when describing an algorithm for a TM, can we assume that we can calculate several things ' in parallel threads ' (i.e one step from each calculation in a circulation)?

for example, run a given input on k given TM's in parallel; when k is costant, or when k is finite & unbounded?

or the opposite, run k different inputs on some TM in parallel (when k is constant, or finite & unbounded)?

Basically, you can think of a TM that writes k copies of itself and an input for each "thread", and simulate the k executions in parallel,

i.e., one step at a time of each TM on its input (similar to the proof of $RE \cap CoRE \subseteq R$, Lec6, slides 70-72).

I'm not sure if that answers your question. If not, try to clarify the question or state the problem for which you need parallel computation.

well the answer is relevant to the question in it's subject, but i guess I wasn't clear enough…

i just wanted to know if we are **allowed**to use this abillity of 'thread splitting' as a black box, when describing an algorithm for a TM.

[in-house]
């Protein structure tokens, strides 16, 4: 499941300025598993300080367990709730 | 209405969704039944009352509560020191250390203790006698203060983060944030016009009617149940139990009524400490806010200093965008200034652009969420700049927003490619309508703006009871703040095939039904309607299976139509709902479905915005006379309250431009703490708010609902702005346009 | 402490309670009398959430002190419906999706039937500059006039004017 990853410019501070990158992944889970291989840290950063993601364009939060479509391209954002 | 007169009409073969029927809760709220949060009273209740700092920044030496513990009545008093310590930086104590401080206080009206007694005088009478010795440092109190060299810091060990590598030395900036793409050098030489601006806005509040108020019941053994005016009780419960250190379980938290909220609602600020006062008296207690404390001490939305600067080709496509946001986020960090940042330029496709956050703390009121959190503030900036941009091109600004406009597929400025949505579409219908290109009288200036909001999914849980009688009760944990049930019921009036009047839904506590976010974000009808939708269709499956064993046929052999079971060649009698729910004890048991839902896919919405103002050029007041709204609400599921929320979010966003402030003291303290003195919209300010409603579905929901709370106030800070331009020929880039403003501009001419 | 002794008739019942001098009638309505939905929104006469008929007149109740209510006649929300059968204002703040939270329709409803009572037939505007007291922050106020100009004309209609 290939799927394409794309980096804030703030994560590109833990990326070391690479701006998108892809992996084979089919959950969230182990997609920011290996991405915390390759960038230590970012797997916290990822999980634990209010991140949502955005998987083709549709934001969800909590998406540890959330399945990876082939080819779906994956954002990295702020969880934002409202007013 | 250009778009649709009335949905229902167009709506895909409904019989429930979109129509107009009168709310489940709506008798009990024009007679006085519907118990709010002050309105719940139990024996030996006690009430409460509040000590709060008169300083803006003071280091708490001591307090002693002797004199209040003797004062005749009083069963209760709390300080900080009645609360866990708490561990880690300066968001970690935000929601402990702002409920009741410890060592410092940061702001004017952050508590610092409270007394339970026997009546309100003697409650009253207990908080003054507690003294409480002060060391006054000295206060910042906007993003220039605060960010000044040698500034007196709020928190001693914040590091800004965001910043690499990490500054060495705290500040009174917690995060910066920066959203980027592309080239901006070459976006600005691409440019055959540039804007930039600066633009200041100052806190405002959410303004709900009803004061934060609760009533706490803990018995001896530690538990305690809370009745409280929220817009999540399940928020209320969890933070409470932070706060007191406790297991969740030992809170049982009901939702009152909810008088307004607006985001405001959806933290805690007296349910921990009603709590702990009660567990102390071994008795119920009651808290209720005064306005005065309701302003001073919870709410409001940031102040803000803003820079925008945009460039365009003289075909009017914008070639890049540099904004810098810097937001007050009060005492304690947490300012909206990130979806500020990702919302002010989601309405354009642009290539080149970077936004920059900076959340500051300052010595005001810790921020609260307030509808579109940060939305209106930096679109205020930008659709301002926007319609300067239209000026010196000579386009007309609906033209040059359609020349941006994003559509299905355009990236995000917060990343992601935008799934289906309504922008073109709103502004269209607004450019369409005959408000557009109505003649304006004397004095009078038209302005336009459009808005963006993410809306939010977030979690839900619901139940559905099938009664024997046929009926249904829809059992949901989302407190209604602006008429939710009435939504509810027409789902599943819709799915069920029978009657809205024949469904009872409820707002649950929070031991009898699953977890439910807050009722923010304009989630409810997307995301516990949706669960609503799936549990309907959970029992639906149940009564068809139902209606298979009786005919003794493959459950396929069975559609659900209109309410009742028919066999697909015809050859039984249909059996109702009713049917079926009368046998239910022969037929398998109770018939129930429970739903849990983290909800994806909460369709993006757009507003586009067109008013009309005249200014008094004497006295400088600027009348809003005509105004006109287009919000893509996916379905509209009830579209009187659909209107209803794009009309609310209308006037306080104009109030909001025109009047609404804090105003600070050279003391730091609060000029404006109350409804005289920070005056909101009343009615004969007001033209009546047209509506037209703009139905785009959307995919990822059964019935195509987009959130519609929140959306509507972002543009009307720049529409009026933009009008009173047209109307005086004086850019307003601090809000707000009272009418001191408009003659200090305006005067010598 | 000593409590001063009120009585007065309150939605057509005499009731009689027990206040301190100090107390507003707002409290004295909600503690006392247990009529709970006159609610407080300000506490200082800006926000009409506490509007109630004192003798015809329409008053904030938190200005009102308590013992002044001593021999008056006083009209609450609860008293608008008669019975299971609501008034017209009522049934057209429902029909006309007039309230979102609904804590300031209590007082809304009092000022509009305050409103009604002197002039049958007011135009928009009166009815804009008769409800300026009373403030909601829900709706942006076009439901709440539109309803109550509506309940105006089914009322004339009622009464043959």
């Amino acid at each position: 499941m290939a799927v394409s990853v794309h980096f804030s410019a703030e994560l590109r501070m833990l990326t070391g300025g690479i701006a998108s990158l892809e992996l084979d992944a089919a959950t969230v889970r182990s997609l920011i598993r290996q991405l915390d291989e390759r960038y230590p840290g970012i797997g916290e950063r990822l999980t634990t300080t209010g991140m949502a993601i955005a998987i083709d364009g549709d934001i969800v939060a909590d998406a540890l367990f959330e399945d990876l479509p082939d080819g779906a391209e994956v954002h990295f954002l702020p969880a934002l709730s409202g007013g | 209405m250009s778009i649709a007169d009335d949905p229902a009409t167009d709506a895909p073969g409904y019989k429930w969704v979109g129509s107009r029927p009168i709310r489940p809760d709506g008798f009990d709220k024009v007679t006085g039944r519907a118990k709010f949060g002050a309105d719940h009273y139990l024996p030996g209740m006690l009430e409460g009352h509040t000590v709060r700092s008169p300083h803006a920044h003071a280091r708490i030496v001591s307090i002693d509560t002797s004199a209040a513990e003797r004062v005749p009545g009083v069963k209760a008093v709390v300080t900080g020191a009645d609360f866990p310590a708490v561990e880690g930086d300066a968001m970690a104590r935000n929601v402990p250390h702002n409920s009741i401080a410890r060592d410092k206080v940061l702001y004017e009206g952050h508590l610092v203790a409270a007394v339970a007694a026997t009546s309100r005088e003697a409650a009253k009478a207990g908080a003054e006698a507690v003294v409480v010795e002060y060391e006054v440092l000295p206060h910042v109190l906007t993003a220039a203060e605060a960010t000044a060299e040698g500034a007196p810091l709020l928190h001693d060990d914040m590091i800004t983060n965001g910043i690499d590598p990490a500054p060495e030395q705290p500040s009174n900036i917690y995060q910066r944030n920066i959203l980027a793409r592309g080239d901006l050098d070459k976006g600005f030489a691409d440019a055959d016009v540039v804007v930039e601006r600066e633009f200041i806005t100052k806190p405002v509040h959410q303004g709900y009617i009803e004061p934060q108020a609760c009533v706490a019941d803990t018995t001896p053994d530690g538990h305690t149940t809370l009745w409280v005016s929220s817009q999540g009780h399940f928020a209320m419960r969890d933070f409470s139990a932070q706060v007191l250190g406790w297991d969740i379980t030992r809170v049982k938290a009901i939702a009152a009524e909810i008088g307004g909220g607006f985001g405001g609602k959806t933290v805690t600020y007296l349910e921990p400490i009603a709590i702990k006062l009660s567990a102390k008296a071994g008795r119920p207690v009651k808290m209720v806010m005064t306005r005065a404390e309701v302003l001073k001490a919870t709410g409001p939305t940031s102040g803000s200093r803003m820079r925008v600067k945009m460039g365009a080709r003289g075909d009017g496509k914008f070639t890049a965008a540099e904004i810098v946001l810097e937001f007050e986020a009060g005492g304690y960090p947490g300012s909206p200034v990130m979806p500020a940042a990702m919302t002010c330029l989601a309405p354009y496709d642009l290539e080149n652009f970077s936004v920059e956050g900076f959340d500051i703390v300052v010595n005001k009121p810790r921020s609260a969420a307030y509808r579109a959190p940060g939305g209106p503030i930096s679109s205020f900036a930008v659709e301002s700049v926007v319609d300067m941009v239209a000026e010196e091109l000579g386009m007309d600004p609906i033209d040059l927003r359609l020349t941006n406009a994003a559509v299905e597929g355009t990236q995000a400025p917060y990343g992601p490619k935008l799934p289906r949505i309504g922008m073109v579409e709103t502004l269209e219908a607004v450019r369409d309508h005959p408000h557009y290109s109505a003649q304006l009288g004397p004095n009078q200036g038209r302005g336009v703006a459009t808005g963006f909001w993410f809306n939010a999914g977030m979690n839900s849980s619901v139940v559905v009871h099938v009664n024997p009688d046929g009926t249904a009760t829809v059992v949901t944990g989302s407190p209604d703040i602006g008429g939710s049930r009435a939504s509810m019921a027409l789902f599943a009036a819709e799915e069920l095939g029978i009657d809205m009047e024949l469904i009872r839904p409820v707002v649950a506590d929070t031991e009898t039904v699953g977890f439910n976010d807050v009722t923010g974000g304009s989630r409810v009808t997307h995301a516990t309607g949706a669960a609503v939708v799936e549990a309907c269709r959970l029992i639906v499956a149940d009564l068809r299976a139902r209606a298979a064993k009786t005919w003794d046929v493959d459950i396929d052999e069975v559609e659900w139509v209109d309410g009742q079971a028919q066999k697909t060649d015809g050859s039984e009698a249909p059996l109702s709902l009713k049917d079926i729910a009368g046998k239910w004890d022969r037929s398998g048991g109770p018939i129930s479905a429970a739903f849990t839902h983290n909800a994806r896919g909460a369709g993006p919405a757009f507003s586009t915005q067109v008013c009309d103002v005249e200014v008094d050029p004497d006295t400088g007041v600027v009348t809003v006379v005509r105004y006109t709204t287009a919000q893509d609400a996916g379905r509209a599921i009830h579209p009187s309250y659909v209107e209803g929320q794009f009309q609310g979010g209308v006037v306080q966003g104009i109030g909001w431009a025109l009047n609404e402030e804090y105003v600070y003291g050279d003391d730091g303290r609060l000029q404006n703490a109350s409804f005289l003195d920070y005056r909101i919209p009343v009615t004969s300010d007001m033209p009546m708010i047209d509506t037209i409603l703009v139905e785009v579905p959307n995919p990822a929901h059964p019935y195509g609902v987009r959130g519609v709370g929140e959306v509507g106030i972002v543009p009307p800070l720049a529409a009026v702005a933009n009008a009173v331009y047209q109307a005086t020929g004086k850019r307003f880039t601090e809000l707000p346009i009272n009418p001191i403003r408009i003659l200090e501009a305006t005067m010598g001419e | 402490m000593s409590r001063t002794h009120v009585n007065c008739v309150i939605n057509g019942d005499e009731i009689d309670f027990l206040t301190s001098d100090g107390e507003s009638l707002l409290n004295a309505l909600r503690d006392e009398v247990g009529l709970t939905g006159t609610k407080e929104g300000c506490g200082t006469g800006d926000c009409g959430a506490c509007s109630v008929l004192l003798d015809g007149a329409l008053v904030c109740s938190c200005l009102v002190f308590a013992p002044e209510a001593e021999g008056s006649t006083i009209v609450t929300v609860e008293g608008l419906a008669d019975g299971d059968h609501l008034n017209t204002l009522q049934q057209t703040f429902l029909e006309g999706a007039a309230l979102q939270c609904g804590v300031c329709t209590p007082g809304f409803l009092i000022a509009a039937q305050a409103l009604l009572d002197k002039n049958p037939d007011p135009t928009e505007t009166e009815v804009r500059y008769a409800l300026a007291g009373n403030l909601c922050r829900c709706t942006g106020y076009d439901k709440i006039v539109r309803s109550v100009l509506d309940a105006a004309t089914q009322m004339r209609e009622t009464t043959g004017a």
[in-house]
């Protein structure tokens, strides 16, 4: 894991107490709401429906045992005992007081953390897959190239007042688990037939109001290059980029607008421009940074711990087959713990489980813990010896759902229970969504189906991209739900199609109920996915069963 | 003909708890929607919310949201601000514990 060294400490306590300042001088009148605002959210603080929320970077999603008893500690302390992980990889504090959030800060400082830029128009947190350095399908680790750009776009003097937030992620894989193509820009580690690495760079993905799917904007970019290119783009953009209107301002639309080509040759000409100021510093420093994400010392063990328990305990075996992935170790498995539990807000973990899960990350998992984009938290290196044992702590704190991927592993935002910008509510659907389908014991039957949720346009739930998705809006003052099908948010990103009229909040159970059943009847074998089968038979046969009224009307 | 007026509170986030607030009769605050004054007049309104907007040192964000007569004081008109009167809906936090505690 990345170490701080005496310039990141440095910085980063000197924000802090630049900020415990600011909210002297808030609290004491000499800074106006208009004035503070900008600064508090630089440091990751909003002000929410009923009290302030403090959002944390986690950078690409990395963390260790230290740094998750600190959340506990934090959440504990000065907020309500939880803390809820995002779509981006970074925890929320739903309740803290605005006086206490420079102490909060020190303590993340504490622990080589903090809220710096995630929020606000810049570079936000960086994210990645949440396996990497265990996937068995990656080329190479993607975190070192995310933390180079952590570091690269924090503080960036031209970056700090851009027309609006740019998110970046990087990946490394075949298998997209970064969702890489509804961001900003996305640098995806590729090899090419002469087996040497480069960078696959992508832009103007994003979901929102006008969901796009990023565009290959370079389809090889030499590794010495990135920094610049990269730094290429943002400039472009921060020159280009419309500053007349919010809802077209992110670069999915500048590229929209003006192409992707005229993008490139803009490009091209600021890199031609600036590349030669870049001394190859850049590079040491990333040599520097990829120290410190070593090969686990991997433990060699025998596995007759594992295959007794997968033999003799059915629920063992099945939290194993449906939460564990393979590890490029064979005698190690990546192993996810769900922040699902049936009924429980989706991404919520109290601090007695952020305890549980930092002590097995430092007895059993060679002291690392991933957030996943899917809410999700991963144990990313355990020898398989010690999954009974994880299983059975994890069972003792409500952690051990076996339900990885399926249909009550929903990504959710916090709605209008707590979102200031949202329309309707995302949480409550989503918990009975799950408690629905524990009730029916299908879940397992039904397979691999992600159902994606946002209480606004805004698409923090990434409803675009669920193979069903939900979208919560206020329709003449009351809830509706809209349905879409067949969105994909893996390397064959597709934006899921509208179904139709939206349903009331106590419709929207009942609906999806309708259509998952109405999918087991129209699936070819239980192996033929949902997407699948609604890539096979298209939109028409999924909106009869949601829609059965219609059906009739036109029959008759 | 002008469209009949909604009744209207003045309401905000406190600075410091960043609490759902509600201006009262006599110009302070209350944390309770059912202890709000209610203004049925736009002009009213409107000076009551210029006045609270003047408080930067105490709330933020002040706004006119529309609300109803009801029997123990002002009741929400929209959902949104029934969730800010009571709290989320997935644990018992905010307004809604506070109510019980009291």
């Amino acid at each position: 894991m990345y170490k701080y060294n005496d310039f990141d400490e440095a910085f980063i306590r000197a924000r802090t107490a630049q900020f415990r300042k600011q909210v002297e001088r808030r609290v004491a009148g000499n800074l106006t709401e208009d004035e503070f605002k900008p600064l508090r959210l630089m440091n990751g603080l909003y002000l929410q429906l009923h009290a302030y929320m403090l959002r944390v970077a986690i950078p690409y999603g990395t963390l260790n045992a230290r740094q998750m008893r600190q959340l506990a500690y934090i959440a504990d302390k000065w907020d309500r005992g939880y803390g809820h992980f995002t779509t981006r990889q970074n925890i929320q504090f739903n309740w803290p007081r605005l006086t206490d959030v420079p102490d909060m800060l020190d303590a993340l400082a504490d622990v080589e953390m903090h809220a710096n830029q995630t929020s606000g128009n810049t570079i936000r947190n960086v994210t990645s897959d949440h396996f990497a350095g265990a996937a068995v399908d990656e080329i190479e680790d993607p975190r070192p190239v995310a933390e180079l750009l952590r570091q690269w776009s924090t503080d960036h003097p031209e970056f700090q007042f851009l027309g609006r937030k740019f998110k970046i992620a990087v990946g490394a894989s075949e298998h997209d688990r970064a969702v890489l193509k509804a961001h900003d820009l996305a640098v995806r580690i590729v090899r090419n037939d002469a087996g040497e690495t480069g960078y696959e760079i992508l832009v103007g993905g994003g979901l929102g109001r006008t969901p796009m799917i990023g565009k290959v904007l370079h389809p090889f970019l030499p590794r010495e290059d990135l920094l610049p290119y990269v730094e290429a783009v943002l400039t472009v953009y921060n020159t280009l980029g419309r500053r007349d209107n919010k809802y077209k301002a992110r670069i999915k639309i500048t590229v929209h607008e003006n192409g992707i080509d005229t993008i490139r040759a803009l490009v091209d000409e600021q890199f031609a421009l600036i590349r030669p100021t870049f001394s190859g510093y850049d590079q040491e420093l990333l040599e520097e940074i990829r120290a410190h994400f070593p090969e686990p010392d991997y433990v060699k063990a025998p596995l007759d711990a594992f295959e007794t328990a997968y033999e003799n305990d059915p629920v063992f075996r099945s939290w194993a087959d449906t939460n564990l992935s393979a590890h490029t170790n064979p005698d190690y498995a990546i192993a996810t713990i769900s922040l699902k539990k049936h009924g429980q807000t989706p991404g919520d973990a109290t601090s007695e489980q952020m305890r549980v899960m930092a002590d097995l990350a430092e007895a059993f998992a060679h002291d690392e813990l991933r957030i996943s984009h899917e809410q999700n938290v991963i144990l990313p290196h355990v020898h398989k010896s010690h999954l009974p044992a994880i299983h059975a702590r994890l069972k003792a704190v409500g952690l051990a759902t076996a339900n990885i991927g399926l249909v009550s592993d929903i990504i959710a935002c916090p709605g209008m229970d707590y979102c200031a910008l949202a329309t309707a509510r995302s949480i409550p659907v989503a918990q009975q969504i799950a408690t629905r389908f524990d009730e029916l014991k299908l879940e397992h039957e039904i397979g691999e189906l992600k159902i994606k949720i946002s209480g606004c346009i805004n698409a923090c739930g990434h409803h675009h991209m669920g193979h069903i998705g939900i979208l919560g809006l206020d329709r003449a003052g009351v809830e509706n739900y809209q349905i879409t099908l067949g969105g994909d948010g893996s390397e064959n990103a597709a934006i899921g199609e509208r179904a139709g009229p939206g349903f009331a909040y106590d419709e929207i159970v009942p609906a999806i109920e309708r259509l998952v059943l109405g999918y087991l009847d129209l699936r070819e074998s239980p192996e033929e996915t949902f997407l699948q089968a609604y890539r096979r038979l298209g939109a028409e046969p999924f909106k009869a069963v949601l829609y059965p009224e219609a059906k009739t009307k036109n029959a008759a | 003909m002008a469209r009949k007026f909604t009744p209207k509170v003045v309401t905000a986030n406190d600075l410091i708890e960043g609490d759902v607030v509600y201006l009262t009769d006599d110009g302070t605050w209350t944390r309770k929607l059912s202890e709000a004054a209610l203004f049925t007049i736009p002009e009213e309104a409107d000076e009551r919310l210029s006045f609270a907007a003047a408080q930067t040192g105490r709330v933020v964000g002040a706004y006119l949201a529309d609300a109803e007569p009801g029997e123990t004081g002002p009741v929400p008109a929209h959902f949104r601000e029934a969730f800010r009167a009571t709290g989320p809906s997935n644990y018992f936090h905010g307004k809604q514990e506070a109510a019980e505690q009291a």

i guess it's quite trivial to do this when talking of a fixed number of parallel threads (like 2, in the proof mentioned above),

but i would like a more specific response regarding to a situation where the number of threads is dependent on the input.

for example, can we say something like: "for an input w, split calculation to |w| different threads…. (and then mention what each thread does)" when we describe a TM-algorithm?

The process I talked about can be dependent on the size of the input.

The number k I talked about doesn't have to be fixed.

Think for example of a TM that runs a "thread" for each letter of the input. The implementation is identical to the one I wrote.

You can use such a feature, but you need to explain how you implement it.

In general (not only regarding threads), you can do whatever a TM can do, and if you try to use a more complex model of a TM, you need to prove that you can do the same with a regular TM.

well the answer is relevant to the question in it's subject, but i guess I wasn't clear enough…

i just wanted to know if we are **allowed**to use this abillity of 'thread splitting' as a black box, when describing an algorithm for a TM.

i guess it's quite trivial to do this when talking of a fixed number of parallel threads (like 2, in the proof mentioned above),

but i would like a more specific response regarding to a situation where the number of threads is dependent on the input.

for example, can we say something like: "for an input w, split calculation to |w| different threads…. (and then mention what each thread does)" when we describe a TM-algorithm?